Author(s): Mennella JA, Turnbull B, Ziegler PJ, Martinez H
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Abstract OBJECTIVES: The study explored the maternal beliefs and practices related to pregnancy, breastfeeding, and infant feeding among women living in several regions in Mexico. We hypothesized that, despite the culinary diversity within Mexico, there would be similar patterns in the types of flavors and foods eaten by mothers and fed to infants. DESIGN: A structured interview was conducted through personal interviews with mothers during routine visits to their local family medical units. The units were located in four regions in Mexico that represent the diversity of culinary practices characteristic of the country. SUBJECTS: A random sample of 101 women whose infants ranged in age from 6 days to 9 months. RESULTS: Although the vast majority of mothers knew of its benefits and nursed their infants, breastfeeding during the first week of life was not exclusive; approximately one third of the infants were also fed teas, water, and/or formula. The feeding of teas continued throughout infancy in three of the regions, but the flavor of the tea differed. There were also regional similarities in the foods chosen and avoided during pregnancy and lactation and the type of first foods offered to the infants. CONCLUSIONS: The similarities in the types of foods fed to infants and eaten more of by mothers during pregnancy suggest that these cultural and regional practices contribute to the development of strong preferences for regional cuisines. The foods eaten by the mother during pregnancy and lactation form the basis of the child's weaning patterns.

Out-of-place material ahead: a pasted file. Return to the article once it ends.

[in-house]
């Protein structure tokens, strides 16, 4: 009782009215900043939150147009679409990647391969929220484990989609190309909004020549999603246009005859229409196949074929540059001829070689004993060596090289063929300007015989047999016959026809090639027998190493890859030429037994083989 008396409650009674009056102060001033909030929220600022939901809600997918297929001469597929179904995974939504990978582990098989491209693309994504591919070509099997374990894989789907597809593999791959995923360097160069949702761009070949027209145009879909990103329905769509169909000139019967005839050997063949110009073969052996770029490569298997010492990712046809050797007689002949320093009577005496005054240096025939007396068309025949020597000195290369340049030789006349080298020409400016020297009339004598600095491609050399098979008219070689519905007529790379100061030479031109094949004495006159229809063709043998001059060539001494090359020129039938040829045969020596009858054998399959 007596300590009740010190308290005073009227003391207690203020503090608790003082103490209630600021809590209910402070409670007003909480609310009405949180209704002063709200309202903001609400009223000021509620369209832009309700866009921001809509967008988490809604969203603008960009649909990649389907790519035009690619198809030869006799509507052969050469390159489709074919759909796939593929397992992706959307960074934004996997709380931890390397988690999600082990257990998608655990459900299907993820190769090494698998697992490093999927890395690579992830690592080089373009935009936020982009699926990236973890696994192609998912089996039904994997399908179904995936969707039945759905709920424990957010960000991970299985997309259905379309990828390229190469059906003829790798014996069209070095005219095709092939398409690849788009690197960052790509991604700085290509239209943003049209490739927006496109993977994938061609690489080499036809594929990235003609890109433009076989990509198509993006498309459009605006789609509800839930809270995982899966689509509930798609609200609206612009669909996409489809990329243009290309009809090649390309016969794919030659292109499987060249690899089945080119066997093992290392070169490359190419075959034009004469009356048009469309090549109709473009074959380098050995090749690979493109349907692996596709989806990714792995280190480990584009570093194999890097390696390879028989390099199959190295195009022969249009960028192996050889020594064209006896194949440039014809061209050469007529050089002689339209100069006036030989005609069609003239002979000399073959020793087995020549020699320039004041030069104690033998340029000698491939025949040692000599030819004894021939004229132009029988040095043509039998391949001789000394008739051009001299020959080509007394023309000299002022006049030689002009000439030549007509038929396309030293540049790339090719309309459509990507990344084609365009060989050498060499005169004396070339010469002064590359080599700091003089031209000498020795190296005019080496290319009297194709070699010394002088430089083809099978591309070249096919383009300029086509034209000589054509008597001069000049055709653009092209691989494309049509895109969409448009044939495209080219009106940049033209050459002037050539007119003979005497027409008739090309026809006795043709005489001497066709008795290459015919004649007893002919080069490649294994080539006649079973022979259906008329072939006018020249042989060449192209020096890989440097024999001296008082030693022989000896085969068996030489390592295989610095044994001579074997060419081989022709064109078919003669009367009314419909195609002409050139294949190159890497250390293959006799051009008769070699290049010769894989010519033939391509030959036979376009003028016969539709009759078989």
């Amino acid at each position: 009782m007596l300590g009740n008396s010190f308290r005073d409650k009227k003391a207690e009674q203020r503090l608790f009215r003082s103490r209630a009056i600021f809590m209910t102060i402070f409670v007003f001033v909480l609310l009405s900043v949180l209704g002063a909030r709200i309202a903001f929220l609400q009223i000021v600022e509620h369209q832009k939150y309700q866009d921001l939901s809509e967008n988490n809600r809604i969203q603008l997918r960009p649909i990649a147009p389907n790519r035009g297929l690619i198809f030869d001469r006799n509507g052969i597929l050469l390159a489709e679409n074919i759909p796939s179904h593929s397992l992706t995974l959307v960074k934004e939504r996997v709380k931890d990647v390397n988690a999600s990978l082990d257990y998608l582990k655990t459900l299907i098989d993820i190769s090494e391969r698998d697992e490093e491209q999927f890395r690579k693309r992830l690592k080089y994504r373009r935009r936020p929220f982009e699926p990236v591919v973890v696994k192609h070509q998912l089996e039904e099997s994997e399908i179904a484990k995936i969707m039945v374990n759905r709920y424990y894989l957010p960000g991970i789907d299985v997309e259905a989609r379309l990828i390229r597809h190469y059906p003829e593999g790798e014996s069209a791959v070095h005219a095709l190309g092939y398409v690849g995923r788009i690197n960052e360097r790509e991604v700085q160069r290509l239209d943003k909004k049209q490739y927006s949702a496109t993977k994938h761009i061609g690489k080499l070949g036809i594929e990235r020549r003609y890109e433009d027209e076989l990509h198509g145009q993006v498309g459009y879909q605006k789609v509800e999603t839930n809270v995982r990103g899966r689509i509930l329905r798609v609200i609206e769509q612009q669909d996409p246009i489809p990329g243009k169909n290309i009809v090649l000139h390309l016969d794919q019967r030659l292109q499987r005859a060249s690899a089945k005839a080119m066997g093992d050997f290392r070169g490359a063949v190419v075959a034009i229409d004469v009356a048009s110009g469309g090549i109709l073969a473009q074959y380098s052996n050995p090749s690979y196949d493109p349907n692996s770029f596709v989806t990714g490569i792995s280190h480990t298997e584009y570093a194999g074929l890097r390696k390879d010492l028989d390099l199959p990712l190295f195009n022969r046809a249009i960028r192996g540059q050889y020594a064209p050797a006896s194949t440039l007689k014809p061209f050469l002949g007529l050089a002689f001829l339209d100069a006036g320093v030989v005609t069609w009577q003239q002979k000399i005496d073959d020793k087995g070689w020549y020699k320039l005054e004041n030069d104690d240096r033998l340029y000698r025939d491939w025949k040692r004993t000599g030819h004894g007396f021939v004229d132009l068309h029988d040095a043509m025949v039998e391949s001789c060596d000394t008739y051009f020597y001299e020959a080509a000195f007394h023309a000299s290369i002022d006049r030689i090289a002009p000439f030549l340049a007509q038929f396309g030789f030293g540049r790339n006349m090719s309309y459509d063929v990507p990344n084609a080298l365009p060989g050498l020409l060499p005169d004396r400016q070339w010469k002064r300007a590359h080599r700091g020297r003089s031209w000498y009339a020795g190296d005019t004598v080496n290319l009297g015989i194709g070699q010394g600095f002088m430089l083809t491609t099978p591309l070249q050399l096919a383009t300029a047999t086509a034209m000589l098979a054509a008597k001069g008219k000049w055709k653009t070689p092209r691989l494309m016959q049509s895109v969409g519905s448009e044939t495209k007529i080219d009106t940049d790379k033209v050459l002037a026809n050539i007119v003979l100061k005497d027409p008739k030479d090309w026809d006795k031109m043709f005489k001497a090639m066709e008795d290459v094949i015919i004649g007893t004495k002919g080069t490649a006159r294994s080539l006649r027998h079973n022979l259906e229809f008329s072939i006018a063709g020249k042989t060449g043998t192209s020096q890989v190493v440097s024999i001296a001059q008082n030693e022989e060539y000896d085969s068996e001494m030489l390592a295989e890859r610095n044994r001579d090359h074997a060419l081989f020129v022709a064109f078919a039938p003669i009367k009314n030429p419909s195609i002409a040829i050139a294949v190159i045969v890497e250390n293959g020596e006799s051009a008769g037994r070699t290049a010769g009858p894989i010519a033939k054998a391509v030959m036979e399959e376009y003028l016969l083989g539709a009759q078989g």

This article was published in J Am Diet Assoc
and referenced in Journal of Pregnancy and Child Health